I always felt Smokey and I had a special bond because he had a habit of grabbing things from my room like socks, little toys, a calculator once, and putting them under a specific chair in the living room.  Since he only took my stuff, I believe it was because he loved me most.  It’s possible I was the only one who left their things on the floor though. I know we all had a very special relationship with him.

When I filmed my conversation with my dad for The Silent Goldens, he told me when my mother was ill with cancer, Smokey would lay down in whatever room she was in, just quietly keeping an eye on her.  That information really touched me because I didn’t think of them being close like that.  Luckily he was still at a boarding place when she killed herself since my parents had just returned the night before from my grandfather’s funeral in Minneapolis. I would have been so sad if he had witnessed that or thinking of her saying goodbye to him.

My sister and I arrived home at night after we were told of her death and when I realized Smokey wasn’t there I asked my dad if we could get him in the morning, but since we were turning around in a day or two to go back to Minneapolis, he said it would be fair to the dog to get him out and them put him right back in.  I understood, but I really could have used his company and calm. I also kept thinking how he would come home not knowing what happened and never see mom again. 

Once mom was buried, my sister and I returned to school and my dad went home and figured out a new life with Smokey by his side.  My dad and I were discussing how when things settled down in the months after we lost mom my sister continued to do well in school and my dad was moving forward with his relatively new job and new love, Connie, when I asked what I did and he responded “you attached to Smokey.”  A very revealing tidbit I thought.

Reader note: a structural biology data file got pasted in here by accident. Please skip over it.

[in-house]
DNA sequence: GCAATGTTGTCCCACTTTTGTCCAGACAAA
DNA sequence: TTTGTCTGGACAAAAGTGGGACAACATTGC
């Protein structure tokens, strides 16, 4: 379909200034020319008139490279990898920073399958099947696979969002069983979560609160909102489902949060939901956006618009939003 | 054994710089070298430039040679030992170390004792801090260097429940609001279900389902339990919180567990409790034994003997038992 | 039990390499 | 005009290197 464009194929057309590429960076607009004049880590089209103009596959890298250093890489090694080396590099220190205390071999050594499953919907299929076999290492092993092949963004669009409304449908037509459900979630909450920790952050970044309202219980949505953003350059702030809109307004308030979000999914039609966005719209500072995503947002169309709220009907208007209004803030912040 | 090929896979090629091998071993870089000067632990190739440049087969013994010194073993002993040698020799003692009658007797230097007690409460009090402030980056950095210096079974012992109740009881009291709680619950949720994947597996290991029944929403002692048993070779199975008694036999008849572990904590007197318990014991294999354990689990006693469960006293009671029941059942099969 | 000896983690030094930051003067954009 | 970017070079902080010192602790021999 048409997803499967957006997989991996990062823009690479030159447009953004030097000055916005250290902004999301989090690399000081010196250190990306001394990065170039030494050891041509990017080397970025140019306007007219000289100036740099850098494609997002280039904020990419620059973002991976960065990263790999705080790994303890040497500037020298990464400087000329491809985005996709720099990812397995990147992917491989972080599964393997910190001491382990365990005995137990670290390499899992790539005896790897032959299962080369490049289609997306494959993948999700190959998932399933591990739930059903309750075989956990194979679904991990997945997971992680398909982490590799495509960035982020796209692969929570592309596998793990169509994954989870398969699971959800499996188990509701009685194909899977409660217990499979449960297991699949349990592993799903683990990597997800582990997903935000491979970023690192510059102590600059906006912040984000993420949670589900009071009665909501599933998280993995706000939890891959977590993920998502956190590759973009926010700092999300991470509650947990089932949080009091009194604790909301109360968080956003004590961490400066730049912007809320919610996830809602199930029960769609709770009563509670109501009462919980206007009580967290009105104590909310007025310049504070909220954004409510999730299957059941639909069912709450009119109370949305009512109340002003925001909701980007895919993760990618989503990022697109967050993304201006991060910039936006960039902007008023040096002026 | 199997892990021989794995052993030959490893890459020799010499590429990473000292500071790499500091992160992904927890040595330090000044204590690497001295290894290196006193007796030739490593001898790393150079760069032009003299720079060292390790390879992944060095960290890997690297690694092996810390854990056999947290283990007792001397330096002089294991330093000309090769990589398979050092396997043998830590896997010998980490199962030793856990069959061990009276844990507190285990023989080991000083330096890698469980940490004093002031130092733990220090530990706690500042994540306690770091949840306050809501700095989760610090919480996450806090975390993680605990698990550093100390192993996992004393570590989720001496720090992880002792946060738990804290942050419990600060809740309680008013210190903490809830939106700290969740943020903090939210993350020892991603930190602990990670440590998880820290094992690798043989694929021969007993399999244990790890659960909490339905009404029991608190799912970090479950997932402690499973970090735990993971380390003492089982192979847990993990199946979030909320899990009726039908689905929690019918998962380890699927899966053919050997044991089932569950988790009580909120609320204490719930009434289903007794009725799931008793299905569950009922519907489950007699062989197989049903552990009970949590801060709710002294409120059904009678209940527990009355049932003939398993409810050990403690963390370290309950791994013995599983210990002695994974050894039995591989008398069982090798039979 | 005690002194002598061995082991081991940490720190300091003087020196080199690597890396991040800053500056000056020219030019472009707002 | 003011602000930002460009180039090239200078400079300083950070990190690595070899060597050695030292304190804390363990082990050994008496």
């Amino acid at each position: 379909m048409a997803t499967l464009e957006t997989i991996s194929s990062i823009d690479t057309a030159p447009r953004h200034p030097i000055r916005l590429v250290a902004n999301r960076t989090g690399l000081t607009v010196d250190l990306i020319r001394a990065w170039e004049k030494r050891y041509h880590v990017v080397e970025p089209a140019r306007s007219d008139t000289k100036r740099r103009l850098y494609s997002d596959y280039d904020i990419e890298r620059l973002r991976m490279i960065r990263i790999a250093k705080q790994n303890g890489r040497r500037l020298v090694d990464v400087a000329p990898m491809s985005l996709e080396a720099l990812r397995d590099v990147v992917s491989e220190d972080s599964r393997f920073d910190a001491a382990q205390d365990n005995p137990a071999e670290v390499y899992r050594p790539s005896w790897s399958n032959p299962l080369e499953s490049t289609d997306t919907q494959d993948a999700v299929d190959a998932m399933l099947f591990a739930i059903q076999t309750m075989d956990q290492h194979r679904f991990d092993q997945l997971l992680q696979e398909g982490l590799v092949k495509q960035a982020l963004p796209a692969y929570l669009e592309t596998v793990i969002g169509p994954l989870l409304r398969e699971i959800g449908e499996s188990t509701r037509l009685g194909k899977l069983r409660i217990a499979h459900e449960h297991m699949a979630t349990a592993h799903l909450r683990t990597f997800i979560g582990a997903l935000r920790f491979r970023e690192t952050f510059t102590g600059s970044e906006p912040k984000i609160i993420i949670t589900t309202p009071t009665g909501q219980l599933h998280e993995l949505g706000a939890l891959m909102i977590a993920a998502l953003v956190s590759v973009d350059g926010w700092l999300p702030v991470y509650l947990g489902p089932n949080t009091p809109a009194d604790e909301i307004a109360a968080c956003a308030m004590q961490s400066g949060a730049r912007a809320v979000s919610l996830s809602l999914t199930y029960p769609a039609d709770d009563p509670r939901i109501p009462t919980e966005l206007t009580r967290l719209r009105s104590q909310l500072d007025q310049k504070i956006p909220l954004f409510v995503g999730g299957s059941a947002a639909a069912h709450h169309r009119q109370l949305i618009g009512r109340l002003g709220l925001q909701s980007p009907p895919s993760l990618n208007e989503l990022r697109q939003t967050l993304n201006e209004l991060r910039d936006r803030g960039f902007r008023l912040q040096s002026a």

I did indeed attach more than I had been because I didn’t have to share him and he essentially became “my dog.”  When I moved out of the house after my father got married I took Smokey.

When I moved to a studio apartment in NY with a roommate, I took Smokey. Unfortunately, by this point Smokey was quite old and my work schedule made it difficult to care for him properly, so I sent him home to live with my sister.  He lived for another year and my father sent me a plane ticket to come home when it was time to put him to sleep.  It was the first time I ever saw my father cry – even after all the stuff with my mom.  

Both Smokey and Riggs truly saved my life at critical junctures, just by being by my side, and I am forever grateful to them both for that and for opening my heart to unconditional love.  I know I’m in for a lot of pain as my clientele grows older, but I also know now that it only hurts so much because you loved so much, so I’m going to cherish love in the now and keep my trust that the Rainbow Bridge* is real and my babies will be healthy, happy, and waiting for me when I come to get them. I believe.

*If you don’t know about it, it’s all explained here Rainbow Bridge Poem.

Under the Mask: The Little Things

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As the country dips it’s feet back into the “normal” pond, I’ve been noticing the contrast between how I behaved way-back-when and some of the new habits that I’ve picked up since the world shut down, which I’m sure are very, very common.

Here are the top five in no particular order:

I learned not to jaywalk when I moved to Los Angeles over 20 years a go.  You can and will get a ticket. And it’s dangerous.  But once all the cars went away, I confess I’ve been doing it more than I’ve been crossing at corners. Carefully. 

My low impulse control forces me to put my fast food in the back seat so I won’t automatically start eating the fries on the way home with my un-freshly-washed hands.